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Truth. I get the 1000 yard stare when I tell them development will be managing the VMs.
The local IT is all goodness. I've worked with them long enough that they understand what
I'm trying to do. It's the corporate IT Borg that give me trouble.
me: "I'm sorry, 2 of the virtual machines will need Windows Xp."
IT: "Sorry, we don't use that anymore. We don't support it."
me: "Well the development tools for the product that our biggest customer uses needs Xp."
IT: "Can't you try Windows 10?"
me: "No, the tools don't work."
IT: "But we don't know how to support Xp anymore. It's a security risk."
me: "It's okay, development will manage it. Besides, we're not surfing the web here. Honest."
me: "I'll have my director call your director... What we've got here is failure to communicate."
3 months later....
<italic>Stuck in a dysfunctional matrix from which I must escape...
"Where liberty dwells, there is my country." B. Franklin, 1783
“They who can give up essential liberty to obtain a little temporary safety deserve neither liberty nor safety.” BF, 1759
This. Admittedly I'm late to the Docker party but it really has a ton of advantages. No need to ensure consistency between environments for the product across the organization since that's handled by using a consistent image; it makes IT's life easier because as far as they're concerned they've just got a bunch of containers; etc.
It is a significant workflow overhaul and requires some training on use though, so that's a pretty big hurdle to overcome to get approval unfortunately.
So, let's say you have N products you need to do regular builds for. I'm of the opinion that unless the products are very close in their nature and build tools, they each get their own VM. In my mind, it limits the coupling between products and build requirements. I'm sure I'm going to have to explain this approach.
this, plus Matthew Dennis's comment - Docker/Containers .. if you dont go Docker/containers for the builds, at least use Docker/containers for the testing so you get a clean test environment every time, unless you keep a 'gold' image for the combinations and clone it when needed, then destroy the clone at the end of the run (we did this on a particular cloud test system).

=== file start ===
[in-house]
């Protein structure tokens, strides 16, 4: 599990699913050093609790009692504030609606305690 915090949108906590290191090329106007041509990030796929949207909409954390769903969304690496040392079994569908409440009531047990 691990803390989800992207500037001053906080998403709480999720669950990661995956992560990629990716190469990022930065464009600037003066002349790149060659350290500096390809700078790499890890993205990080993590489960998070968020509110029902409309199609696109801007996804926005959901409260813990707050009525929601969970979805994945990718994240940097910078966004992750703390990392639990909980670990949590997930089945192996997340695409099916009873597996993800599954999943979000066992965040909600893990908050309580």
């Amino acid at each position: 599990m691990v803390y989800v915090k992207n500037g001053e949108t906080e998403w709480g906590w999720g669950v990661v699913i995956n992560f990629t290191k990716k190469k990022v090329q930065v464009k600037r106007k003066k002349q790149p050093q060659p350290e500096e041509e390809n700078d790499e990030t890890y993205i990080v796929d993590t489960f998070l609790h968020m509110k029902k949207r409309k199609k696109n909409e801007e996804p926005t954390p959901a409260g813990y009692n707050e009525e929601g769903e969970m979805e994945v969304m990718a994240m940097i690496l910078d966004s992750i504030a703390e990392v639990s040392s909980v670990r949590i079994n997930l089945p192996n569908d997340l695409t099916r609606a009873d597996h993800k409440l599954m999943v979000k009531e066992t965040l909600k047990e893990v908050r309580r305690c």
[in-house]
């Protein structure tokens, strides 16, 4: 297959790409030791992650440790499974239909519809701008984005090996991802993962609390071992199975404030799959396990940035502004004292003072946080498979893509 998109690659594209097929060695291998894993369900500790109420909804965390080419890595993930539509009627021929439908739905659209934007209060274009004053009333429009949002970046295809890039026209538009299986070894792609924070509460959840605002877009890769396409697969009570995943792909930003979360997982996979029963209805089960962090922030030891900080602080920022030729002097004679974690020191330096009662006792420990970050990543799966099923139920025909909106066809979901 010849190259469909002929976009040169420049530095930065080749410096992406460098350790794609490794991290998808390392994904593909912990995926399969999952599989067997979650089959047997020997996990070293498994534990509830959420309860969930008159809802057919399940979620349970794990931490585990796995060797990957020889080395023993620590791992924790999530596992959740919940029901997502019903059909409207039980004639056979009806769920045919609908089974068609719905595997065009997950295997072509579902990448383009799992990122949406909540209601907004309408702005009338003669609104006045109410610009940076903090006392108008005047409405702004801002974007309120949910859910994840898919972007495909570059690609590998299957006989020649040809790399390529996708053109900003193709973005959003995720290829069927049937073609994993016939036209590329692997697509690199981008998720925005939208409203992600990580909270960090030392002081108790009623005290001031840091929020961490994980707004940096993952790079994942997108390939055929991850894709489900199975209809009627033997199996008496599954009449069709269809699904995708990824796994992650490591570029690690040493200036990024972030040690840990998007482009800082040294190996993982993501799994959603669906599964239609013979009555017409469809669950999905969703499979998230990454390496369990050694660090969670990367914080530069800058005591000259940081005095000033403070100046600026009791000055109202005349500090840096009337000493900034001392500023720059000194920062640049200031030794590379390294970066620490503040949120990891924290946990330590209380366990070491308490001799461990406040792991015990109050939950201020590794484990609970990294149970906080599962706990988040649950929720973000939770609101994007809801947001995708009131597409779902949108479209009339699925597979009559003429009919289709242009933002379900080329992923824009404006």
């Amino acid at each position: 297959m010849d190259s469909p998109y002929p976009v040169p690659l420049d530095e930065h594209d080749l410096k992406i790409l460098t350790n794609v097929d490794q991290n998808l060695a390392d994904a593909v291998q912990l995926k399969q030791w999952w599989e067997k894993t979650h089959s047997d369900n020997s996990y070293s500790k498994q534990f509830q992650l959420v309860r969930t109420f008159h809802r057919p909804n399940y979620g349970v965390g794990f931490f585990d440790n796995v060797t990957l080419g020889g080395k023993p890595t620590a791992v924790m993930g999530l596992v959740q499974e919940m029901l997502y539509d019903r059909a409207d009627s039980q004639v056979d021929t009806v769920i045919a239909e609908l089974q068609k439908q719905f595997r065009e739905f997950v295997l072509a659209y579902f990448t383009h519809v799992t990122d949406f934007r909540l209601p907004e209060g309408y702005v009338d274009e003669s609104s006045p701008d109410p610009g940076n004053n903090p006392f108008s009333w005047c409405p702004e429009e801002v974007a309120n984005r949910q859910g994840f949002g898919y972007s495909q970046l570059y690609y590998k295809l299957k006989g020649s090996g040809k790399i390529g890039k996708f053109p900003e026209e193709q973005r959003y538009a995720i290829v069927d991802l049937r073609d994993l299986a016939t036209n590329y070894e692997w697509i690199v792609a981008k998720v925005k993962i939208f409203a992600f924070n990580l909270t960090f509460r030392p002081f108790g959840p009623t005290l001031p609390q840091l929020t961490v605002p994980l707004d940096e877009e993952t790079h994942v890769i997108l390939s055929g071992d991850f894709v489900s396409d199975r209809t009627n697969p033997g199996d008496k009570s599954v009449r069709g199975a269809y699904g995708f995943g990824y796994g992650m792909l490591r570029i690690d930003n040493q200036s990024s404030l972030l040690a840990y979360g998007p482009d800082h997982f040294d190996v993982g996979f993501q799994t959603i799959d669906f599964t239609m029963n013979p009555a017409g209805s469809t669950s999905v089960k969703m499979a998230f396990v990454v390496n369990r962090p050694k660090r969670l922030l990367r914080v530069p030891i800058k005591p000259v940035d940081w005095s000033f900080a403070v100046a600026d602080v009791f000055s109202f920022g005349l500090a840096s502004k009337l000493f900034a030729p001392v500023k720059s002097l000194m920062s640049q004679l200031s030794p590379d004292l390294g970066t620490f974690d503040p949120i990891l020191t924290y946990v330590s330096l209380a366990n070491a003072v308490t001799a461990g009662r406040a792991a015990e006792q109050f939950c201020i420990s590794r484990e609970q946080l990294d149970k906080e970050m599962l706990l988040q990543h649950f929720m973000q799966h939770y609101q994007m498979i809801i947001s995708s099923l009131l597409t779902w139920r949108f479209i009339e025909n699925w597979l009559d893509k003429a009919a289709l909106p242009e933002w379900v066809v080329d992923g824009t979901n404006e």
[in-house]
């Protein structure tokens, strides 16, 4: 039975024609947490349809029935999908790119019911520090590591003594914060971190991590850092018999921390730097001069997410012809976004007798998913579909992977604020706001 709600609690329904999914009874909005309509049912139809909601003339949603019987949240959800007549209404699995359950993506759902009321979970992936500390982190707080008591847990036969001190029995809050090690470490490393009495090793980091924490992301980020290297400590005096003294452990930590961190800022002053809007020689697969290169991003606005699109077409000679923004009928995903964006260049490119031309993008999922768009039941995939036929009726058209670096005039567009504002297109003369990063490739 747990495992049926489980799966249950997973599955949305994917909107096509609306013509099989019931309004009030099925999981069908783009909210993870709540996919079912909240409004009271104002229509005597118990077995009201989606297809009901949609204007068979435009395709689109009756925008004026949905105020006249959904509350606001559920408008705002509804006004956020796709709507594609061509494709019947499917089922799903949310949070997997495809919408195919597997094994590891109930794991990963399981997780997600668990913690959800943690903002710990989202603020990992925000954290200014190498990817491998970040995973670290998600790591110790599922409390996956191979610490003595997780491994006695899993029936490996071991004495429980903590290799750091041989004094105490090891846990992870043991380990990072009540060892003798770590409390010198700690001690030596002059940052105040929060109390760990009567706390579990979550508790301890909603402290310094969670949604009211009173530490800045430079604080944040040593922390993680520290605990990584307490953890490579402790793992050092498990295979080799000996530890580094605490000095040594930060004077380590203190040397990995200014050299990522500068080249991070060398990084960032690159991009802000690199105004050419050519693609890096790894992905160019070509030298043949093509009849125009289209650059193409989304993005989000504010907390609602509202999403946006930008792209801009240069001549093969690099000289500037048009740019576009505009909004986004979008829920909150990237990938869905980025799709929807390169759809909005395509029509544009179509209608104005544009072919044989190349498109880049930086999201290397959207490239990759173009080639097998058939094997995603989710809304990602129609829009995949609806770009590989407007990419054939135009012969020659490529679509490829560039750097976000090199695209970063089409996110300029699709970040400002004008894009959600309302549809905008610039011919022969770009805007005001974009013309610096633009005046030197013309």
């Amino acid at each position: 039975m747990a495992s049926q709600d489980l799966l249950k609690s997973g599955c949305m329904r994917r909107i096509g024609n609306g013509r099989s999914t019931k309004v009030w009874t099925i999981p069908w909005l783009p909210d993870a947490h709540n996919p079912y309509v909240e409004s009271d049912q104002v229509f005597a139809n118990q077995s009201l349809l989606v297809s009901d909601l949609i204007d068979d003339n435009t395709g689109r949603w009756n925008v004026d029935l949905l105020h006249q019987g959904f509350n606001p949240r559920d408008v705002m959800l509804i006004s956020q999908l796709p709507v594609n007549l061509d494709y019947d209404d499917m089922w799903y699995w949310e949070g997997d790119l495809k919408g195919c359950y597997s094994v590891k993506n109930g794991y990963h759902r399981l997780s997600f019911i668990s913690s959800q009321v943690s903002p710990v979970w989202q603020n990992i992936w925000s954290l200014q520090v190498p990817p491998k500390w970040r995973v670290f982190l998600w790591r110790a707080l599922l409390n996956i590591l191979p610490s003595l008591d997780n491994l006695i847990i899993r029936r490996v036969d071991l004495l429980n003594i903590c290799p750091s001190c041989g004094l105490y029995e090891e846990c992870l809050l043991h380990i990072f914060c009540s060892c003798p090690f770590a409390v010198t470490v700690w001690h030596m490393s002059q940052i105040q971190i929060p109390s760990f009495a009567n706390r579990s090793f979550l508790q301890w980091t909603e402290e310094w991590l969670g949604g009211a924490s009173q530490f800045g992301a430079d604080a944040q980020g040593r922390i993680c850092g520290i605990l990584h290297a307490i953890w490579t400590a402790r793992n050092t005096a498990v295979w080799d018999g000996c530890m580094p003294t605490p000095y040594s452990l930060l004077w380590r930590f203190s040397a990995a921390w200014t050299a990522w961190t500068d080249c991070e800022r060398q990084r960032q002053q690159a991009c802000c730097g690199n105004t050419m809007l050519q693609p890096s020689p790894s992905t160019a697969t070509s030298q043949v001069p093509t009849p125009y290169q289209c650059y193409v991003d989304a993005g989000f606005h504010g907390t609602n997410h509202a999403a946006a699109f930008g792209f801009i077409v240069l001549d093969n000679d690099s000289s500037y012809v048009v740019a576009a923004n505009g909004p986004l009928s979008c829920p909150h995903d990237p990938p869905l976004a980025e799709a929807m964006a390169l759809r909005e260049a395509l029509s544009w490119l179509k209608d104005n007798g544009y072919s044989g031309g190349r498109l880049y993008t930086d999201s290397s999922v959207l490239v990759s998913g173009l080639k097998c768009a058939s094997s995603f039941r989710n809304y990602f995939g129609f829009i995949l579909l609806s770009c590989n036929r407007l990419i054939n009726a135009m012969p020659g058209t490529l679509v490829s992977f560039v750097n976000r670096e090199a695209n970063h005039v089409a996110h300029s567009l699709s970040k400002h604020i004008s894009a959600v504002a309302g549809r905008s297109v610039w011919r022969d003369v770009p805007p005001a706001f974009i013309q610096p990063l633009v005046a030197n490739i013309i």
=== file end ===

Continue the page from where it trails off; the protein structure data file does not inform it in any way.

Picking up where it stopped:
As to 'very close in their nature and build tools', we had separate build machine(s) for language basically, C++, C# etc - even then, our C++ product had a large dependency on a third party GUI library that occasionally gave us issues, more with the paths and such
Correct me if I'm wrong, but my reading of the license suggests this is OK as long as:
- None of the article itself is used, only the source code linked to the article
- The source code repository contains a prominent URL of the CodeProject license (a copy of the license file would be a good idea too).
- "You insert a prominent notice in each changed file stating how, when and where You changed that file." though this could lead to some pretty ugly commenting if there are lots of changes. Git commit comments are a more usable way of conveying this information
- "You agree not to advertise or in any way imply that this Work is a product of Your own." Presumably adding clear links back to original CodeProject URLs would achieve this.
- "You agree not to remove any of the original copyright, patent, trademark, and attribution notices and associated disclaimers that may appear in the Source Code" - none to remove in this case AFAICT
If you aren't sure - and the comments bit is part of the licence so it's pretty much mandatory - then talk to the author: there is a forum at the bottom of each article which lets you do that.
Ask them, if they say "yes" then you are OK.
"I have no idea what I did, but I'm taking full credit for it." - ThisOldTony
AntiTwitter: @DalekDave is now a follower!
near field communications usage (definition)
unsubtle swindle = CON
<something> = TACTLESS?
money for = PAYMENT
I'm curious to see how you get the rest of it, but of course this presumes that even you know.
Canada has had "tap to pay" credit cards for many years now, whereas they only got rolled out in the U.S. recently. When we were living in the U.S. and were up here visiting, I used a Canadian card and my wife was like ?
Sharing a screen is already enough of a hassle (I use a 4K monitor at its native resolution, a coworker uses 1080p with large fonts), I would NOT want to have to put up with other people's fonts in code...
It's bad enough already to get everyone to agree on tabs vs spaces...